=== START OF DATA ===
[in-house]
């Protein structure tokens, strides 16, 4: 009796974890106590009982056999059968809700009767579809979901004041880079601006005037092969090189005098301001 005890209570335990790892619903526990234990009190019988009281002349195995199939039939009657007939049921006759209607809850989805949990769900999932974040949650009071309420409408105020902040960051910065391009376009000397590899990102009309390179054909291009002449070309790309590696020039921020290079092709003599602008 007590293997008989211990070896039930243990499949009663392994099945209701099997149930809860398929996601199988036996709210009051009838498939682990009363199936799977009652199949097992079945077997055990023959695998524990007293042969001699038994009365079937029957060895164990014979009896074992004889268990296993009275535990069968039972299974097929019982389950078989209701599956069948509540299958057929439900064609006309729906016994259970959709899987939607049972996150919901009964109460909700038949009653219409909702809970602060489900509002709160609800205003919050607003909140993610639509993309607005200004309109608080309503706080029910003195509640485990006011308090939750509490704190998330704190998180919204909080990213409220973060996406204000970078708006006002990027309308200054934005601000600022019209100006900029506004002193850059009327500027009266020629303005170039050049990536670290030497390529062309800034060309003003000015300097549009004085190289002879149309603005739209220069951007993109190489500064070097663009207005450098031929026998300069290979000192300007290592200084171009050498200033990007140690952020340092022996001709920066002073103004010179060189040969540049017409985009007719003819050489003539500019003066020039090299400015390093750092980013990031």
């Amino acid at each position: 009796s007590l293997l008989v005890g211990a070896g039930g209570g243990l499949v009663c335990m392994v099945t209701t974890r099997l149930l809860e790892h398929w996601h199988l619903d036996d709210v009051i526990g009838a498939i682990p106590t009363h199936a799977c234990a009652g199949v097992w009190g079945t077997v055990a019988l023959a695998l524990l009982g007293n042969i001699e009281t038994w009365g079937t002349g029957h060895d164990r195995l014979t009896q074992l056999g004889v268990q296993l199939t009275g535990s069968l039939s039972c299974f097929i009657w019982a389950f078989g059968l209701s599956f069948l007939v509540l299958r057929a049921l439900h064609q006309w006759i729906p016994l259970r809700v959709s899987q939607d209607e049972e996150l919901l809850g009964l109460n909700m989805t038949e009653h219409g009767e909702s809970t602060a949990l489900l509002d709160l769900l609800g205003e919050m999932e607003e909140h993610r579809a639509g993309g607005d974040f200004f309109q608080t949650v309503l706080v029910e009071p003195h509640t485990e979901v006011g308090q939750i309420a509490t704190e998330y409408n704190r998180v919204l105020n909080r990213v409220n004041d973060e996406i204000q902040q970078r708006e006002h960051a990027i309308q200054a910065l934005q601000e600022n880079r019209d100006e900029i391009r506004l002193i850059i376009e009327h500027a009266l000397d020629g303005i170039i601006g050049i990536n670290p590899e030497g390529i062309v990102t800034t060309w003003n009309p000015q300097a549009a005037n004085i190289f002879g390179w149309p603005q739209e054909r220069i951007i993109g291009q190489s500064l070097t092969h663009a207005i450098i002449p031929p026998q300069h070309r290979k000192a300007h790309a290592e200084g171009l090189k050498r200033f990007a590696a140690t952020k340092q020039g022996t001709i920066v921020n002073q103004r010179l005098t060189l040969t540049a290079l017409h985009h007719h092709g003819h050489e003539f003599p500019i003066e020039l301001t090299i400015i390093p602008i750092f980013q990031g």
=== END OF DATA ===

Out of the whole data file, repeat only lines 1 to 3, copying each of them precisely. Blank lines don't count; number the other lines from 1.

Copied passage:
[in-house]
């Protein structure tokens, strides 16, 4: 009796974890106590009982056999059968809700009767579809979901004041880079601006005037092969090189005098301001 005890209570335990790892619903526990234990009190019988009281002349195995199939039939009657007939049921006759209607809850989805949990769900999932974040949650009071309420409408105020902040960051910065391009376009000397590899990102009309390179054909291009002449070309790309590696020039921020290079092709003599602008 007590293997008989211990070896039930243990499949009663392994099945209701099997149930809860398929996601199988036996709210009051009838498939682990009363199936799977009652199949097992079945077997055990023959695998524990007293042969001699038994009365079937029957060895164990014979009896074992004889268990296993009275535990069968039972299974097929019982389950078989209701599956069948509540299958057929439900064609006309729906016994259970959709899987939607049972996150919901009964109460909700038949009653219409909702809970602060489900509002709160609800205003919050607003909140993610639509993309607005200004309109608080309503706080029910003195509640485990006011308090939750509490704190998330704190998180919204909080990213409220973060996406204000970078708006006002990027309308200054934005601000600022019209100006900029506004002193850059009327500027009266020629303005170039050049990536670290030497390529062309800034060309003003000015300097549009004085190289002879149309603005739209220069951007993109190489500064070097663009207005450098031929026998300069290979000192300007290592200084171009050498200033990007140690952020340092022996001709920066002073103004010179060189040969540049017409985009007719003819050489003539500019003066020039090299400015390093750092980013990031």
């Amino acid at each position: 009796s007590l293997l008989v005890g211990a070896g039930g209570g243990l499949v009663c335990m392994v099945t209701t974890r099997l149930l809860e790892h398929w996601h199988l619903d036996d709210v009051i526990g009838a498939i682990p106590t009363h199936a799977c234990a009652g199949v097992w009190g079945t077997v055990a019988l023959a695998l524990l009982g007293n042969i001699e009281t038994w009365g079937t002349g029957h060895d164990r195995l014979t009896q074992l056999g004889v268990q296993l199939t009275g535990s069968l039939s039972c299974f097929i009657w019982a389950f078989g059968l209701s599956f069948l007939v509540l299958r057929a049921l439900h064609q006309w006759i729906p016994l259970r809700v959709s899987q939607d209607e049972e996150l919901l809850g009964l109460n909700m989805t038949e009653h219409g009767e909702s809970t602060a949990l489900l509002d709160l769900l609800g205003e919050m999932e607003e909140h993610r579809a639509g993309g607005d974040f200004f309109q608080t949650v309503l706080v029910e009071p003195h509640t485990e979901v006011g308090q939750i309420a509490t704190e998330y409408n704190r998180v919204l105020n909080r990213v409220n004041d973060e996406i204000q902040q970078r708006e006002h960051a990027i309308q200054a910065l934005q601000e600022n880079r019209d100006e900029i391009r506004l002193i850059i376009e009327h500027a009266l000397d020629g303005i170039i601006g050049i990536n670290p590899e030497g390529i062309v990102t800034t060309w003003n009309p000015q300097a549009a005037n004085i190289f002879g390179w149309p603005q739209e054909r220069i951007i993109g291009q190489s500064l070097t092969h663009a207005i450098i002449p031929p026998q300069h070309r290979k000192a300007h790309a290592e200084g171009l090189k050498r200033f990007a590696a140690t952020k340092q020039g022996t001709i920066v921020n002073q103004r010179l005098t060189l040969t540049a290079l017409h985009h007719h092709g003819h050489e003539f003599p500019i003066e020039l301001t090299i400015i390093p602008i750092f980013q990031g």